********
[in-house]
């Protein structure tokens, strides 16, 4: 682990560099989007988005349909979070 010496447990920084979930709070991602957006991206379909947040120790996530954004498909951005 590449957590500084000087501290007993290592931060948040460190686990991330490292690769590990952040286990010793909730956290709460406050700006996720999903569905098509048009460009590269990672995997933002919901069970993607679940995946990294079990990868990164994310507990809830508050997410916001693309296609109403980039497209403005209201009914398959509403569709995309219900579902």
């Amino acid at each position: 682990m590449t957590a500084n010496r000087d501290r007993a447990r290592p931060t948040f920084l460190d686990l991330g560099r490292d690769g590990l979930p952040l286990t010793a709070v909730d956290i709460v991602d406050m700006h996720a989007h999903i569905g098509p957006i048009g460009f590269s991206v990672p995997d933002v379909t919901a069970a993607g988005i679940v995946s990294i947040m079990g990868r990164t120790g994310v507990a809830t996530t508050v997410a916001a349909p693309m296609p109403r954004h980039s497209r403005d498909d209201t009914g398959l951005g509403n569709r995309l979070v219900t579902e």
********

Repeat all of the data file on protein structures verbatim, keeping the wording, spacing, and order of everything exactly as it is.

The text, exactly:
[in-house]
């Protein structure tokens, strides 16, 4: 682990560099989007988005349909979070 010496447990920084979930709070991602957006991206379909947040120790996530954004498909951005 590449957590500084000087501290007993290592931060948040460190686990991330490292690769590990952040286990010793909730956290709460406050700006996720999903569905098509048009460009590269990672995997933002919901069970993607679940995946990294079990990868990164994310507990809830508050997410916001693309296609109403980039497209403005209201009914398959509403569709995309219900579902």
């Amino acid at each position: 682990m590449t957590a500084n010496r000087d501290r007993a447990r290592p931060t948040f920084l460190d686990l991330g560099r490292d690769g590990l979930p952040l286990t010793a709070v909730d956290i709460v991602d406050m700006h996720a989007h999903i569905g098509p957006i048009g460009f590269s991206v990672p995997d933002v379909t919901a069970a993607g988005i679940v995946s990294i947040m079990g990868r990164t120790g994310v507990a809830t996530t508050v997410a916001a349909p693309m296609p109403r954004h980039s497209r403005d498909d209201t009914g398959l951005g509403n569709r995309l979070v219900t579902e």